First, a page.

A big buzzword for investing is diversity. With mutual funds, the diversity is baked right in! A mutual fund is an investment vehicle made up of a pool of money collected from many investors for the purpose of investing in securities such as stocks, bonds, money market instruments and other assets.
Increased diversification is one of the appealing advantages of mutual funds. The fund will diversify among many securities, decreasing risk relative to investment in individual securities. Mutual funds are classified as either open-end or closed-end.
Closed-end funds have a set number of shares issued to the public through an initial public offering. These shares trade on the open market; this, combined with the fact that a closed-end fund does not redeem or issue new shares like a normal mutual fund, subjects the fund shares to the laws of supply and demand. As a result, shares of closed-end funds often trade at a discount to net asset value or NAV—a fund’s asset minus the value of its liabilities per unit. (There were 530 closed-end funds in the U.S. at the end of 2016, with combined assets of $300 billion, or 1 percent of the U.S. industry.)[i]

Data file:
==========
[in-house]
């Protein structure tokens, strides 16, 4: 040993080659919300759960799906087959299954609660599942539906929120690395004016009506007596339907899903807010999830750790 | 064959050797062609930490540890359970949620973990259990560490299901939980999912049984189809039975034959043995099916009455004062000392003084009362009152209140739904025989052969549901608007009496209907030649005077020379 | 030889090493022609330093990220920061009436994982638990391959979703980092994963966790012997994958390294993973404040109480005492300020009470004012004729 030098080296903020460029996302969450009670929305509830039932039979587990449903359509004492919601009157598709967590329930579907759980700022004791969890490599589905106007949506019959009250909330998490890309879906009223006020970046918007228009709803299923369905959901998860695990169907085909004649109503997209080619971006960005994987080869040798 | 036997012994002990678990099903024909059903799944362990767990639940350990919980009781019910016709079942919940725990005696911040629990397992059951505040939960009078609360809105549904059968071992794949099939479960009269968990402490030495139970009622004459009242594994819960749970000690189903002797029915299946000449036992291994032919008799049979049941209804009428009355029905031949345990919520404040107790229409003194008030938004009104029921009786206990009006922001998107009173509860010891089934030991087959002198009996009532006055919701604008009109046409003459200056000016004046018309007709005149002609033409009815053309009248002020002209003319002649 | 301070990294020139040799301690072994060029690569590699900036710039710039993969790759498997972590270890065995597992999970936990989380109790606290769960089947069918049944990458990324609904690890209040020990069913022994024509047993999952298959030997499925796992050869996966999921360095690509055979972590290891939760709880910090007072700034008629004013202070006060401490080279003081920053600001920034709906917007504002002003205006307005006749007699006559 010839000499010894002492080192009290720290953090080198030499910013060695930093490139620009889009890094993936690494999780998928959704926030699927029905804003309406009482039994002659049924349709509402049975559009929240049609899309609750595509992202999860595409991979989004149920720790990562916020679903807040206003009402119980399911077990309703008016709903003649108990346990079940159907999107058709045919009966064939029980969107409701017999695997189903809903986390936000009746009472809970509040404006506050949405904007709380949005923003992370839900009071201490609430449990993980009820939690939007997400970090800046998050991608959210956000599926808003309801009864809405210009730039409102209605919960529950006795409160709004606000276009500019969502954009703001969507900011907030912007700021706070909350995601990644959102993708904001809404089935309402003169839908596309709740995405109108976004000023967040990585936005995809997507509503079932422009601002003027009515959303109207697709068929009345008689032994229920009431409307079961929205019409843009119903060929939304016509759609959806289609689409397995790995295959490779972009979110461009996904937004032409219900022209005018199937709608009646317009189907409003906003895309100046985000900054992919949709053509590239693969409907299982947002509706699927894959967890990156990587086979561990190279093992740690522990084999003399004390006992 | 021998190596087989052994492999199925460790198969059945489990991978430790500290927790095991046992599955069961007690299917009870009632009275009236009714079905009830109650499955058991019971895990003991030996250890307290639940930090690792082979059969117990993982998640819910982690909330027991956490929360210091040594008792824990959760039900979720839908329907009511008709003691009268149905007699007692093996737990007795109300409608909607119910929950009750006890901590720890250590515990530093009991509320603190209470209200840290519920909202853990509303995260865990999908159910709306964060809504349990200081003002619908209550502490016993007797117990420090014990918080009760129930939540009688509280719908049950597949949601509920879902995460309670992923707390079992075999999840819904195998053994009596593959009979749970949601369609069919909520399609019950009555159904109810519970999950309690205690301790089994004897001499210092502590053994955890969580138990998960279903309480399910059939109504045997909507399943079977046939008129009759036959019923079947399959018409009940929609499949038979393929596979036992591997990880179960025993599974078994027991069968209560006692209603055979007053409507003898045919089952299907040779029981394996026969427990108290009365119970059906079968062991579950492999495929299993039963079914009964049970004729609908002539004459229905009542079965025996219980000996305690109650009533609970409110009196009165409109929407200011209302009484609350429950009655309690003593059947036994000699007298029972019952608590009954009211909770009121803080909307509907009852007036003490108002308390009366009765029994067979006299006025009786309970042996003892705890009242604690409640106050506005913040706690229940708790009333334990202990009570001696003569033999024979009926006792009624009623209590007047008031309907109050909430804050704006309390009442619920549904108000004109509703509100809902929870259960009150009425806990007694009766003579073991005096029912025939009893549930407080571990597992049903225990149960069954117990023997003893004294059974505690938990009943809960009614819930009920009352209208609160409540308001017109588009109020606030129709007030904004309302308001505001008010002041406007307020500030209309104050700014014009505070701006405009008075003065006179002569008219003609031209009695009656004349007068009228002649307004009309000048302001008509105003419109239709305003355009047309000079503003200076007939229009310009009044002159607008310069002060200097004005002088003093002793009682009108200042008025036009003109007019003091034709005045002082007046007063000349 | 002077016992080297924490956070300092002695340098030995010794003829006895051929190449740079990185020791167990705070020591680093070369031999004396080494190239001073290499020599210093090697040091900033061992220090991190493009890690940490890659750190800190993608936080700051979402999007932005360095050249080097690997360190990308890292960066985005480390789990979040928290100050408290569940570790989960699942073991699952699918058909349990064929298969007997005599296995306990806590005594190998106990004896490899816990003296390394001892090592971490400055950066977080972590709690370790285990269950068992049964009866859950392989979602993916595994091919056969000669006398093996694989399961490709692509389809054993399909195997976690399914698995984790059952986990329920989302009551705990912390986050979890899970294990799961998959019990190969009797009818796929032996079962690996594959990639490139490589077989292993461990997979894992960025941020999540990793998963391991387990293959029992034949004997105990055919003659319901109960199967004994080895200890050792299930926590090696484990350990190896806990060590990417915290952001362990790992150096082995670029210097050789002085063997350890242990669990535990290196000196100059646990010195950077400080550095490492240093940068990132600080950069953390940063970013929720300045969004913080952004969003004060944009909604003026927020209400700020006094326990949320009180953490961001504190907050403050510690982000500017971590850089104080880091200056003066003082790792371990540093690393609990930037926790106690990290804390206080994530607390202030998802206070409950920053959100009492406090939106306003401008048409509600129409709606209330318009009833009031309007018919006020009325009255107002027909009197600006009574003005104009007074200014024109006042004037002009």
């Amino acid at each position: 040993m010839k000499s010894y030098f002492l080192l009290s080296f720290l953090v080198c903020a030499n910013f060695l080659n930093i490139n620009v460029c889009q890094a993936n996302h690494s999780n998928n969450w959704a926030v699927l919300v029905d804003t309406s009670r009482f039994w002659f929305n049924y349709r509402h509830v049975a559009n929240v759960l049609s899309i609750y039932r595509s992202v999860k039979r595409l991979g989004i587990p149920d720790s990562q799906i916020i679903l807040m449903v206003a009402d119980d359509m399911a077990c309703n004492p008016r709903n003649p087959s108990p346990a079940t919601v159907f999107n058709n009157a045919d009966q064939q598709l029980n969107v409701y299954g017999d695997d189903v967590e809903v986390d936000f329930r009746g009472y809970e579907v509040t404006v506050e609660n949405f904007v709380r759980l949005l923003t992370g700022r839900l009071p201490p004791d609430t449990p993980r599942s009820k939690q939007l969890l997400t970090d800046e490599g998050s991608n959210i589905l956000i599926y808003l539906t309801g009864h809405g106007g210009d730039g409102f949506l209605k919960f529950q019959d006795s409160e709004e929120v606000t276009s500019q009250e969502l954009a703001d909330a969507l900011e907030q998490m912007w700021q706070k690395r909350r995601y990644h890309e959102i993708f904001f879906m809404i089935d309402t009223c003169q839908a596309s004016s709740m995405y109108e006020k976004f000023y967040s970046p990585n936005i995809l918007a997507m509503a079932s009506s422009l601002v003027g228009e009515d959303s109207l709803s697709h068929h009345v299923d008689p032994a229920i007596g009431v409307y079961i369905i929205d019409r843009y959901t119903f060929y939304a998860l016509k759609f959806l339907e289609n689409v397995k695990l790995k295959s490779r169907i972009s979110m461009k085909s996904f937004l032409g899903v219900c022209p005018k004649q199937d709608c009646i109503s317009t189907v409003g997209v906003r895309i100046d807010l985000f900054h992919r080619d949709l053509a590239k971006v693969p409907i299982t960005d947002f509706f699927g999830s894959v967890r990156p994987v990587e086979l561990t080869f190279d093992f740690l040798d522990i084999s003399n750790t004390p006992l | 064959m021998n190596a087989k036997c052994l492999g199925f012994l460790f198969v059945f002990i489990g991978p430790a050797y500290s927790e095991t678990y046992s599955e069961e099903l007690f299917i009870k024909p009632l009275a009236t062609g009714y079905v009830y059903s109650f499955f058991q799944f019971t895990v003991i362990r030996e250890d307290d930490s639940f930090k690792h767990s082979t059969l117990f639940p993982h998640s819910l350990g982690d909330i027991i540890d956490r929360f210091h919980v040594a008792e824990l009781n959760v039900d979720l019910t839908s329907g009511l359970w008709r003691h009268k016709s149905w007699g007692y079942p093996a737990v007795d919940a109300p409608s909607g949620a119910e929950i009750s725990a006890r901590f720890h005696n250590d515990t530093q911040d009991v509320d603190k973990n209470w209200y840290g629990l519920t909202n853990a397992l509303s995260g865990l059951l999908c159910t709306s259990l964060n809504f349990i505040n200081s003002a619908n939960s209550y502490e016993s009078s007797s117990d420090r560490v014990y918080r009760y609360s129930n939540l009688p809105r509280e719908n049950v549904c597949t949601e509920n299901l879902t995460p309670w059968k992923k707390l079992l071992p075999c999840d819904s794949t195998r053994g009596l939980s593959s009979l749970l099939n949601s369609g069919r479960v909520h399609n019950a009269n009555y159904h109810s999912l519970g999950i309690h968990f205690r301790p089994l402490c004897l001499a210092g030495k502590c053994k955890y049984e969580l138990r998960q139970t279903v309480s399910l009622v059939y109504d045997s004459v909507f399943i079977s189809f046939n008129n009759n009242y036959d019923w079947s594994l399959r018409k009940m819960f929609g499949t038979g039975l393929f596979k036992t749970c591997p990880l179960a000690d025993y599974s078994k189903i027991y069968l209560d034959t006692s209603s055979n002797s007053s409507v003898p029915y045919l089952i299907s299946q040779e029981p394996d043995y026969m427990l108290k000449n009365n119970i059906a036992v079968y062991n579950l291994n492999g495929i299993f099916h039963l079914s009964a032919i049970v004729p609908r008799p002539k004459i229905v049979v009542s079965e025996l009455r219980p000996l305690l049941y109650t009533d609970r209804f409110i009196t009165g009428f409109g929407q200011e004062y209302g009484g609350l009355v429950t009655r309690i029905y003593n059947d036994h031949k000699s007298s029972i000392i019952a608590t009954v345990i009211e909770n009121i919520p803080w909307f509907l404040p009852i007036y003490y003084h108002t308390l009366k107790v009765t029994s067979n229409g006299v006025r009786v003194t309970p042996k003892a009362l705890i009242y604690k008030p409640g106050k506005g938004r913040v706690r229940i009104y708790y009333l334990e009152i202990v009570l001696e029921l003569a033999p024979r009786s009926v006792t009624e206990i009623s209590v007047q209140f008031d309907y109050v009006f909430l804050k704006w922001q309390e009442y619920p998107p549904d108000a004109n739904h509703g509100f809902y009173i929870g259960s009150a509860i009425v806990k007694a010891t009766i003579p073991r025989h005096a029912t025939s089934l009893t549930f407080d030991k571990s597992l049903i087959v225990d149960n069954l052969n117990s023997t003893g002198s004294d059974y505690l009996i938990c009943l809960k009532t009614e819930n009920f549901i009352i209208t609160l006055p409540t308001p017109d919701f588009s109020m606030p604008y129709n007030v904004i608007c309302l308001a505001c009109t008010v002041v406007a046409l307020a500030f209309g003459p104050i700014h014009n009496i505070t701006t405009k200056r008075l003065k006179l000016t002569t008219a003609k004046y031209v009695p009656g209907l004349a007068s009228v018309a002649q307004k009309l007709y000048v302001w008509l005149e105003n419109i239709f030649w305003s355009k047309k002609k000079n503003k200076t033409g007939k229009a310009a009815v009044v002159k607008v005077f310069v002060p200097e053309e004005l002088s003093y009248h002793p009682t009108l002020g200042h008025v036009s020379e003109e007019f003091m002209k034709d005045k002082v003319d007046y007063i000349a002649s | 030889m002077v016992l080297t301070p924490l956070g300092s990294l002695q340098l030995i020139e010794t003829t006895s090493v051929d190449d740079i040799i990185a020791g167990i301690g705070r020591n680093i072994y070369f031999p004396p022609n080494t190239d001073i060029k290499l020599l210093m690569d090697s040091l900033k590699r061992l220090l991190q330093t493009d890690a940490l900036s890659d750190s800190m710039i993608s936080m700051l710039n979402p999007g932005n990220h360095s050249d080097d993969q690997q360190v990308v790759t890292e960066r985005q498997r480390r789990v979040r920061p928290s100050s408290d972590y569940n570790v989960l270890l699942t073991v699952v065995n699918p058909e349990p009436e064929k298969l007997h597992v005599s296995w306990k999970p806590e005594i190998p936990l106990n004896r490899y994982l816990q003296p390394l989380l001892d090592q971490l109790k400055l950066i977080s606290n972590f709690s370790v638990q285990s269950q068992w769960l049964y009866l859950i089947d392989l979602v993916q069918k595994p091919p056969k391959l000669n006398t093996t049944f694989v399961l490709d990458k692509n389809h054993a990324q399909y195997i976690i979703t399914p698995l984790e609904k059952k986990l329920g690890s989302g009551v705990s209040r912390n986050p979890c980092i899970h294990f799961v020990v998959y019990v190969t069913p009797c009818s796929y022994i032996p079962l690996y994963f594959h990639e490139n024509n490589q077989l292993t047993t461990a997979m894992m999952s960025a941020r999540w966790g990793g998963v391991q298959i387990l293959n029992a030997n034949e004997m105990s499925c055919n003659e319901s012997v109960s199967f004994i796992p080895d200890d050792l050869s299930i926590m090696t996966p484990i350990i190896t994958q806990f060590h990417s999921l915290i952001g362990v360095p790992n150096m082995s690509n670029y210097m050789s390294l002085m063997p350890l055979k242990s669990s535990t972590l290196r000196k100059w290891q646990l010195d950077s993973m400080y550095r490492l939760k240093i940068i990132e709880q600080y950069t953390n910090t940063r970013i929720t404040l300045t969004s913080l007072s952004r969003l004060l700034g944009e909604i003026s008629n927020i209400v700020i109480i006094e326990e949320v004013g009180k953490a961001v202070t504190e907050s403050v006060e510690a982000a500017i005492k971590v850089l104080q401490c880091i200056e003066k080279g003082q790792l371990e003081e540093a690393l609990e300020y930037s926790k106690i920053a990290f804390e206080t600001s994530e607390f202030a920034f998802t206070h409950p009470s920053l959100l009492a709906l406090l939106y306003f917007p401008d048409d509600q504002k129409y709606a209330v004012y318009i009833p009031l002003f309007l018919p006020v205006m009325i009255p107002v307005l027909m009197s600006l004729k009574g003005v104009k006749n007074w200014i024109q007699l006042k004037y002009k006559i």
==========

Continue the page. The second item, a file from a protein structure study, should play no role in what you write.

Open-end funds make up a majority of funds. In the most basic sense, an open-end fund does not have a set number of shares. Instead, the fund will issue new shares to an investor based upon the current net asset value and redeem the shares when the investor decides to sell. Open-end funds always reflect the net asset value of the fund’s underlying investments – because shares are created and “destroyed” as necessary. (The U.S. industry included 8,066 open-end funds at the end of 2016, with combined assets of $16.3 trillion, accounting for 86 percent of the industry.) [ii]
Mutual funds are actively managed by a professional money manager who–for a fee–constantly monitors the stocks and bonds in the fund’s portfolio. Because this is his or her primary occupation, it is possible to devote considerably more time to selecting investments than an individual investor. It provides the peace of mind that comes with informed investing without the stress of analyzing financial statements or calculating financial ratios.
Through a broker, you can purchase mutual fund shares as you would a stock. There may be a minimum initial investment, as well specific options and strategies to consider. Contact Ambassador Advisors for more information about mutual funds, their alternatives, your goals and objectives, and to set up an investment plan.
[i]2017 Investment Company Fact Book. Investment Company Institute.
[ii]2017 Investment Company Fact Book. Investment Company Institute.
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